Cornering Greece in Brussels

  • 24 June 2011
  • From the section Europe
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Image copyright AFP
Image caption Greek opposition leader Antonis Samaras is under pressure to back the cuts

There is an air of desperation in Brussels. For a year they have thrown everything at resolving Europe's debt crisis but still it persists. They have re-written their own rule book, committed hundreds of billions in loans, given birth to new mechanisms. And yet it has not gone away.

So again, at this summit, there is the commitment to do "whatever is necessary" to ensure the financial stability of the eurozone.

Greece stubbornly stands in the way. Next Tuesday, the Greek parliament must vote on a raft of austerity measures. If the MPs were to reject the new round of cuts, we would have reached a defining moment for the single currency.

The EU insists that backing the austerity plan is a condition for fresh loans and without a new tranche of money Greece would be heading for a default. Yesterday the head of the Eurogroup, Jean-Claude Juncker, insisted there was "no plan B".

Yet many believe this is a game of bluff. The fear of Greece defaulting - and the consequent risk of a European banking crisis - is so embedded in EU thinking that many officials believe that funds would still be made available to Athens in the event of a "no" vote.

Cornered by Merkel

One condition for further emergency loans was that Greece reached a consensus supporting a new five-year austerity plan. European leaders want the government, the opposition and - if possible - the public to reach national unity behind the rescue package. That remains elusive.

The Greek opposition leader, Antonis Samaras, says cuts are not working, that they are slowly strangling the country.

Yesterday saw an unprecedented intervention by the EU into Greek domestic politics. Mr Samaras, who was in Brussels, was put under ferocious pressure to change his views. He was a man rounded on.

Angela Merkel, the German chancellor, told him to do what was necessary to get behind the austerity package. She spoke of the Greek opposition needing to "fulfil its historic responsibilities". One observer of the European scene said he had never seen anything like it before and it smacked of desperation.

In Greece itself the government is so anxious about the outcome of the vote that it tried to soften some of the measures. But it opened up a 3bn euro black hole in the calculations which, after discussion with EU and IMF officials in Greece, was closed.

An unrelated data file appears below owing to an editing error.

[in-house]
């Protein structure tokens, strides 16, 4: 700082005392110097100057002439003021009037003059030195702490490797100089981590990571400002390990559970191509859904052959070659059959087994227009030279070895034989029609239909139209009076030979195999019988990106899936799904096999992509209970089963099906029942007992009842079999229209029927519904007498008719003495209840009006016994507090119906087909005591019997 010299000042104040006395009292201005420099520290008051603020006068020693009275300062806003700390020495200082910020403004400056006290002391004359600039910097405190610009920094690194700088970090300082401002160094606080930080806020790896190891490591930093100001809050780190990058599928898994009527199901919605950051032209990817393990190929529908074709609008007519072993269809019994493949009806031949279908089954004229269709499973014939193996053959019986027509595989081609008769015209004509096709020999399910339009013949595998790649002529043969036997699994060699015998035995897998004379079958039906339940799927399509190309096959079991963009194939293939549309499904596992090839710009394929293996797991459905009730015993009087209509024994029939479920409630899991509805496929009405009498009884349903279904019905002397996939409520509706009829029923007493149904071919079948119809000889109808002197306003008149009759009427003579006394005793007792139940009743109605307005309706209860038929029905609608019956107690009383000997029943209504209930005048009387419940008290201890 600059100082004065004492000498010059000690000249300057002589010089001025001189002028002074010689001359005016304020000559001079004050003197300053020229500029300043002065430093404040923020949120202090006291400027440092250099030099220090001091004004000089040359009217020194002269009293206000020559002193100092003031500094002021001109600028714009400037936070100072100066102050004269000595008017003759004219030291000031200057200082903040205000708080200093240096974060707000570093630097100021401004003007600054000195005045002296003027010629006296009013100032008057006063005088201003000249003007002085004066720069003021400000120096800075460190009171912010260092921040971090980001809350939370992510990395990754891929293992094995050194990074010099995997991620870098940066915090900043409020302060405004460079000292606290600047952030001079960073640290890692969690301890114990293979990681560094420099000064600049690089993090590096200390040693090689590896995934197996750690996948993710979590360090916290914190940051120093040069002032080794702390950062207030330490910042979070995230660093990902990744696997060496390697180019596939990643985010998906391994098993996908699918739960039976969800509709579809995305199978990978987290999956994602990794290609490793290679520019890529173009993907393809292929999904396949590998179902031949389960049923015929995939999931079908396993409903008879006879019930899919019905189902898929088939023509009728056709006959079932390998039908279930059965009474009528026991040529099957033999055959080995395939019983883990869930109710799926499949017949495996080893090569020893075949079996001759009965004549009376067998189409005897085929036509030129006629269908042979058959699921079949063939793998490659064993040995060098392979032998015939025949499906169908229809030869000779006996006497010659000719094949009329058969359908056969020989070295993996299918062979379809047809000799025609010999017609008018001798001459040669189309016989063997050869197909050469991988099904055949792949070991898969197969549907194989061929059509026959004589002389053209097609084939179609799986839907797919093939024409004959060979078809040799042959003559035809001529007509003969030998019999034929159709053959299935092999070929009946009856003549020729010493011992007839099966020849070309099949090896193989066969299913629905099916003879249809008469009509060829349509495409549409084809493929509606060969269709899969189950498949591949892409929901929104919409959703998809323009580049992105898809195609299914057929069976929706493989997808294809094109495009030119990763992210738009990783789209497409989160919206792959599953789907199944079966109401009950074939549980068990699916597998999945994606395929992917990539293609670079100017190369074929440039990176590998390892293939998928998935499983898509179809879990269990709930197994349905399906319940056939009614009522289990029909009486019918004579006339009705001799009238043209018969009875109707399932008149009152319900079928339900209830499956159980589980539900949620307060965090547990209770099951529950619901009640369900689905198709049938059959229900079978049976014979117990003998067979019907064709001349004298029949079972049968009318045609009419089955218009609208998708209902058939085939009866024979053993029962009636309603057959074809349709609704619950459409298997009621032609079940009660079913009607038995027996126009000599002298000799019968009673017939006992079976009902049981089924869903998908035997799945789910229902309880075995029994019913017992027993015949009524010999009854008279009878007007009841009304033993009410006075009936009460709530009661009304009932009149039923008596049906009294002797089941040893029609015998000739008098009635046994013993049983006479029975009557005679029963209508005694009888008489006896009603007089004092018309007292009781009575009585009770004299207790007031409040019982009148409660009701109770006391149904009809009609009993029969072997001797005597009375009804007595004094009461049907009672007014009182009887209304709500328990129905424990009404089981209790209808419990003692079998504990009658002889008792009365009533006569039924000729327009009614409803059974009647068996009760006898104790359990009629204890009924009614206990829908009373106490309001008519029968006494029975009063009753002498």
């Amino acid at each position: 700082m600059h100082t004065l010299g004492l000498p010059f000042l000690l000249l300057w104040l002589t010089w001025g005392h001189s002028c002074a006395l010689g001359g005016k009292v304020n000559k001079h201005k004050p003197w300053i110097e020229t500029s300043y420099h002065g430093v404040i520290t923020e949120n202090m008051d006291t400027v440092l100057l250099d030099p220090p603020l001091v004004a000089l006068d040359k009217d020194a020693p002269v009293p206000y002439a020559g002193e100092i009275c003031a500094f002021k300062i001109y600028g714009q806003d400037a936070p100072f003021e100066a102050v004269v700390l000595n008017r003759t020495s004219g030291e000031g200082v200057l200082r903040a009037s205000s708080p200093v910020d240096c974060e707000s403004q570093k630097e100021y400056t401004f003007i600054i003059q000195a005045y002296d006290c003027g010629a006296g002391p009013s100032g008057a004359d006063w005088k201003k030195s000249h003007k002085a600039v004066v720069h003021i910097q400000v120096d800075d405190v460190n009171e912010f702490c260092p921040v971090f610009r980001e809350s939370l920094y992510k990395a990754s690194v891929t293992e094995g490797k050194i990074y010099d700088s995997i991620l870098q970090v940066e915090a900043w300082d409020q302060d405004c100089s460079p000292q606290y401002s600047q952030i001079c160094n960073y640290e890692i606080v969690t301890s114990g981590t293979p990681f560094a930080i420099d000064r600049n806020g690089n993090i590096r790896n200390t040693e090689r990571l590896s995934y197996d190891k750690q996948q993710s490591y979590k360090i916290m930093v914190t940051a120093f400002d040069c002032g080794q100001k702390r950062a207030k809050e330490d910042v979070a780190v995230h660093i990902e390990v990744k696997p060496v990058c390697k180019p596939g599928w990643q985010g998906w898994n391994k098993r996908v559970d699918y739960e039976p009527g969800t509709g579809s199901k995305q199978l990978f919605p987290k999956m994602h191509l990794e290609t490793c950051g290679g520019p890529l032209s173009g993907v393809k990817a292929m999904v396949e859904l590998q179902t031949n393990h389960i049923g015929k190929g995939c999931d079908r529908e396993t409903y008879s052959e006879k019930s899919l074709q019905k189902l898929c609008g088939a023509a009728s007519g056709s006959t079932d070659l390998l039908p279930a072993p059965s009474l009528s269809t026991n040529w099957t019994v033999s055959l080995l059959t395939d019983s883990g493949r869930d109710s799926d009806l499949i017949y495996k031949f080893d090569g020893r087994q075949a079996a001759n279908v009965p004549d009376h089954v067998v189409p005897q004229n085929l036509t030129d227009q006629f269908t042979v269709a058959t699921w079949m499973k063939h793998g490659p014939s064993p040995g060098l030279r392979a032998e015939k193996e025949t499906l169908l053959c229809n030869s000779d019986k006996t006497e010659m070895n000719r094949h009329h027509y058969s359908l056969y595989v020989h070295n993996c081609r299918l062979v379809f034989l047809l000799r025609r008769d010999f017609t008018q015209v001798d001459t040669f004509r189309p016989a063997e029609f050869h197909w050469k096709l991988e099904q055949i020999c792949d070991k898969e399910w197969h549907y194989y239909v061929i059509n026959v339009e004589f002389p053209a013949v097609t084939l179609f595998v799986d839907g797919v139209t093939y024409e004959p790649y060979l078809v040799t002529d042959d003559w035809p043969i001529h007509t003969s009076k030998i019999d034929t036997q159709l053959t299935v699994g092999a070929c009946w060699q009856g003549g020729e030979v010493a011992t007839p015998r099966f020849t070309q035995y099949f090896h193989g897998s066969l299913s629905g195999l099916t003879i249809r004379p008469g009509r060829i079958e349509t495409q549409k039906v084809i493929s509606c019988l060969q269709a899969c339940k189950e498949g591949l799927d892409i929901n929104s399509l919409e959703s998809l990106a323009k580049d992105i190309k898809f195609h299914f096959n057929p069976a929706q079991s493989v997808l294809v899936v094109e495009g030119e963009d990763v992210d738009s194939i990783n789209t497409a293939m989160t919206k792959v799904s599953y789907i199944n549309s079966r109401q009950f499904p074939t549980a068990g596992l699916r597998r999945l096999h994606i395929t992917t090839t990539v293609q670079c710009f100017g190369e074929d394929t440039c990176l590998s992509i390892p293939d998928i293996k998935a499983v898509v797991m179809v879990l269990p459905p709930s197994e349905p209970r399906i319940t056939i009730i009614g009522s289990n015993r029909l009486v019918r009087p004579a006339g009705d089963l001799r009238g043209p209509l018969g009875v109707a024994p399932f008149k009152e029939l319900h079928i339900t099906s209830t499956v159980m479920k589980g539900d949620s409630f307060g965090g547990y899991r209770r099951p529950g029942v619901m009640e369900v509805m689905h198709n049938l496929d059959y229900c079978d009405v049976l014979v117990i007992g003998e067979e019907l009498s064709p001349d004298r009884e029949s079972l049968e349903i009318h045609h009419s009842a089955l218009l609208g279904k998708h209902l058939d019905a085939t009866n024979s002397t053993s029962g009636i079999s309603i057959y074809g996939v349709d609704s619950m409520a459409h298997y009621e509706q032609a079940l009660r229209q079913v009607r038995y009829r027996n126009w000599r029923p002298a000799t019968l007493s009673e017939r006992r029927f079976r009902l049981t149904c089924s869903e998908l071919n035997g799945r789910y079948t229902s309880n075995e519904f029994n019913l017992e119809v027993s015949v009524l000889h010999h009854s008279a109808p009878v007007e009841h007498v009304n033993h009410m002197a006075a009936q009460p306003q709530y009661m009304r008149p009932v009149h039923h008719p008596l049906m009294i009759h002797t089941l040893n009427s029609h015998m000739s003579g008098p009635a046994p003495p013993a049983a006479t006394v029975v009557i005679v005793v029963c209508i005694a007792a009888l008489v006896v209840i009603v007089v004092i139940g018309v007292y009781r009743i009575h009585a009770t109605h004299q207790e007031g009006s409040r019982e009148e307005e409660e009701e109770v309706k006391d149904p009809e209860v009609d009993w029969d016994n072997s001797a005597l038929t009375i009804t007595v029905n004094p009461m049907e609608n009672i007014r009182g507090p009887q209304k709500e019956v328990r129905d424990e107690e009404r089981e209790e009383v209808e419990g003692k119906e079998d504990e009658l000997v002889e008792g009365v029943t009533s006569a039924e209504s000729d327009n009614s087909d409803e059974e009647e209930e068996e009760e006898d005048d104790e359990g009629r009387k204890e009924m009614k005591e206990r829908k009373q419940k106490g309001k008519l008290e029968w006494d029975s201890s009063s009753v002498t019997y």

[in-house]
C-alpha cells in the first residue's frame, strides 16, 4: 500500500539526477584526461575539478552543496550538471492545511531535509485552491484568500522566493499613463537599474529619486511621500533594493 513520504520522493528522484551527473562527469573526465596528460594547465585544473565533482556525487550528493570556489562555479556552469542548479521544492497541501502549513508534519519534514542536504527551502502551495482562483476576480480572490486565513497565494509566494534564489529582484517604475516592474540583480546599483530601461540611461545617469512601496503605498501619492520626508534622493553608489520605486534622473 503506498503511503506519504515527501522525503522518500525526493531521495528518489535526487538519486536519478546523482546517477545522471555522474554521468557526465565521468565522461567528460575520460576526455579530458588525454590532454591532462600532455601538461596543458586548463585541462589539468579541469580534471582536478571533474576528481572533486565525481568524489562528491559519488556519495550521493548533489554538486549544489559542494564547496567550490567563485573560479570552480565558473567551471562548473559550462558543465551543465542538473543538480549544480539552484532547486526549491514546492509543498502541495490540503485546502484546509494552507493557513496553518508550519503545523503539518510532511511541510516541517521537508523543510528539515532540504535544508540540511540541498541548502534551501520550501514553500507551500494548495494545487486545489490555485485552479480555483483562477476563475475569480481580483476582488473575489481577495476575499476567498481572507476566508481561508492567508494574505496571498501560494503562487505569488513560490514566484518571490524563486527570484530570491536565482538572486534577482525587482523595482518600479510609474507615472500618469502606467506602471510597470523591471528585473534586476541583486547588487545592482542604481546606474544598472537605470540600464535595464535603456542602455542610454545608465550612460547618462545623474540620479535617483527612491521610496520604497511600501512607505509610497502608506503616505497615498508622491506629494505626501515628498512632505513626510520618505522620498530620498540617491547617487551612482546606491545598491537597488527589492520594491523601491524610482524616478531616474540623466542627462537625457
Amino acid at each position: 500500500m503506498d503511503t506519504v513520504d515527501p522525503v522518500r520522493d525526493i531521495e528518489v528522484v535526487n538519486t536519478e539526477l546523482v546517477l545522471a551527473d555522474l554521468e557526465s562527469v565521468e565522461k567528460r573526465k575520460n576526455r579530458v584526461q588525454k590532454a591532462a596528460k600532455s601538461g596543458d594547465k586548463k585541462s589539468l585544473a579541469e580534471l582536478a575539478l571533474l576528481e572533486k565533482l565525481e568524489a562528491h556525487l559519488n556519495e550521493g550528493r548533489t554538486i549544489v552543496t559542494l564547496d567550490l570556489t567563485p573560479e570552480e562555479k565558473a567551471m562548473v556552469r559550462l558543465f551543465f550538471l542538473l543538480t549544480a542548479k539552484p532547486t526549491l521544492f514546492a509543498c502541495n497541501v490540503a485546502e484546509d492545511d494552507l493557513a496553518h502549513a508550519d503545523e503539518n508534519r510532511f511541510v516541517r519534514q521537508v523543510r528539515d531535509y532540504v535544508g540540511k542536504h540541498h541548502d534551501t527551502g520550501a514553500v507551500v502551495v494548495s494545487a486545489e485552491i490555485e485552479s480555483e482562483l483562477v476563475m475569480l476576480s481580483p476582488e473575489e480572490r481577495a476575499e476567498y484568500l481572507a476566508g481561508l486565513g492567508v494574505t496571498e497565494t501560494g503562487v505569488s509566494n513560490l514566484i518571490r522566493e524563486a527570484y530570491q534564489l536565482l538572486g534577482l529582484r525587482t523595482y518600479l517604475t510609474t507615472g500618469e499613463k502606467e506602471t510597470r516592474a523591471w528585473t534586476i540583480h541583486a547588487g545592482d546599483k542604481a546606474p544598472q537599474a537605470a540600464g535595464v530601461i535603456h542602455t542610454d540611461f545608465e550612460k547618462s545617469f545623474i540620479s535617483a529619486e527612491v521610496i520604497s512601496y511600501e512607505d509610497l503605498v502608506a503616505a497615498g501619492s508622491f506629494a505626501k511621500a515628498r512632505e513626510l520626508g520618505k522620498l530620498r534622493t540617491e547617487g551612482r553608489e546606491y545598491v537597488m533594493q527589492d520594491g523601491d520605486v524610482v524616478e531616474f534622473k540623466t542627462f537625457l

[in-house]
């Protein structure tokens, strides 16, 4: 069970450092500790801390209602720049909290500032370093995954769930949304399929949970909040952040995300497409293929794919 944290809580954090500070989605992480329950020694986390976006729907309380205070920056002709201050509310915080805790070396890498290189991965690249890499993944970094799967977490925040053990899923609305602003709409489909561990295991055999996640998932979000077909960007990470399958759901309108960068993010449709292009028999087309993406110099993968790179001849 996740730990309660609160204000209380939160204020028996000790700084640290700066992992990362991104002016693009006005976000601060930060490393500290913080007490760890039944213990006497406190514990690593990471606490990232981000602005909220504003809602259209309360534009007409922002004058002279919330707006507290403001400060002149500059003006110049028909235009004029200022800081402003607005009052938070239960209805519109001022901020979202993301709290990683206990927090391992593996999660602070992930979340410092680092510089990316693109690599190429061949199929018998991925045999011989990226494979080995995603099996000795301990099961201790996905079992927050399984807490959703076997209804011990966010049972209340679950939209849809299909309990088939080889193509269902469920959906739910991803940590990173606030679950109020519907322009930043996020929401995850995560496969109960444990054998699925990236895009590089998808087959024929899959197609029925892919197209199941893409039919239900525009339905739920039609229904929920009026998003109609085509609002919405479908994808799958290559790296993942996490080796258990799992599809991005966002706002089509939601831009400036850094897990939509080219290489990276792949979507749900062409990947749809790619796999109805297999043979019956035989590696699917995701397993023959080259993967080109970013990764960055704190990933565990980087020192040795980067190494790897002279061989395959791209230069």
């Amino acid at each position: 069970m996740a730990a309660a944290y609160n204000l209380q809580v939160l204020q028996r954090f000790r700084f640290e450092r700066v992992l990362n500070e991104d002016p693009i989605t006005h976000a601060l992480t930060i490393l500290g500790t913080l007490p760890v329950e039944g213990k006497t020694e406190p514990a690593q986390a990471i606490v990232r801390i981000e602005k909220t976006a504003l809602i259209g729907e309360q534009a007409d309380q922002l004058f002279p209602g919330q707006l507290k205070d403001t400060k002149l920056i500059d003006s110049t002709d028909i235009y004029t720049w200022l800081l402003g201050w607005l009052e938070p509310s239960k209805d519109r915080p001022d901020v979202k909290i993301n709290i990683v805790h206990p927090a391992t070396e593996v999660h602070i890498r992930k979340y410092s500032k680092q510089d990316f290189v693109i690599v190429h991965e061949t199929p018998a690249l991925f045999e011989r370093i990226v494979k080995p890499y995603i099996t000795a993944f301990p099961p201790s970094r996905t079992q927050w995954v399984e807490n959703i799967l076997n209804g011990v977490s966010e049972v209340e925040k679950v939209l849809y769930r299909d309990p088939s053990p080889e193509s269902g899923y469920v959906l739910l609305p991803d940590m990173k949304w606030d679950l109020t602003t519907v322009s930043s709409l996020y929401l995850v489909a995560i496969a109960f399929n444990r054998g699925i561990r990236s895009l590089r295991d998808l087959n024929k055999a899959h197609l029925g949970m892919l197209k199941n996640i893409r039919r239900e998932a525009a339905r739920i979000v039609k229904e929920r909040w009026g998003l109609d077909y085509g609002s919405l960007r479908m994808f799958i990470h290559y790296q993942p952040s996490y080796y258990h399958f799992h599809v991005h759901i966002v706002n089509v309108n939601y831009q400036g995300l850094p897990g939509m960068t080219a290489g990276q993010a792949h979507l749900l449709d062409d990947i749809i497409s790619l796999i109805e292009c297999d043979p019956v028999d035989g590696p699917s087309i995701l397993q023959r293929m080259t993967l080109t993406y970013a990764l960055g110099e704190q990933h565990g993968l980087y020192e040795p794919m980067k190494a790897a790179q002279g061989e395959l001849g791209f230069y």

There is now agreement between the Greek government and the EU and the IMF on the terms of the five-year austerity package. Beyond the short term, Europe's leaders have begun discussing a second Greek bail-out of around 100bn euros.

But will the strategy work?

Default looms

Image copyright AFP
Image caption Greek police trade unionists are among those protesting against the cuts

It hasn't so far. The first year of austerity led to the loss of 400,000 jobs and industrial production slumping by 11%. There have been flickers of good news with tourism robust and exports growing, but many ordinary Greeks have seen their incomes slump.

The EU Commission has recognised this and has begun exploring ways to insist on austerity while trying to stimulate growth. The President of the Commission, Jose Manual Barroso, said: "Fiscal consolidation is indispensable.

"Structural reforms are indispensable. The privatisation programme as well. But we have to make it clear that this is a contribution for growth. And I have presented this initiative after consultations with Prime Minister Papandreou to look at how we can use the existing European funds, structural funds, in Greece, so they maximise their immediate impact on growth and jobs."

Greece, it turns out, has only used a quarter of its EU funds for 2007-2013. It means there are 15bn euros left to spend. The reason for this is that Greece has struggled to come up with the co-financing to draw down the funds.

So President Barroso is working on an idea to provide "technical assistance" to Greece. This would act as a kind of co-financing, so opening up access to the money.

As often with the EU, the details are frequently opaque and many questions questions remain unanswered. Who would be in charge of these funds? Would it be the government or would Greece not be trusted? Would they kick-start growth or disappear into bureaucracies? .

It could be an ingenious way of helping Greece escape its cycle of decline, or of throwing more money at a country that needs to default and start again.

As it stands, most economists and the markets believe Greece will default - the only question is when. Even some people close to George Papandreou believe default is better than years of austerity.

And to end on a different note. Yes, Britain will not have to contribute to a new Greek bail-out under what is called the EFSM but, of course, the UK contributes to the IMF and the fund will be heavily committed to the Greek bail-out Mark II.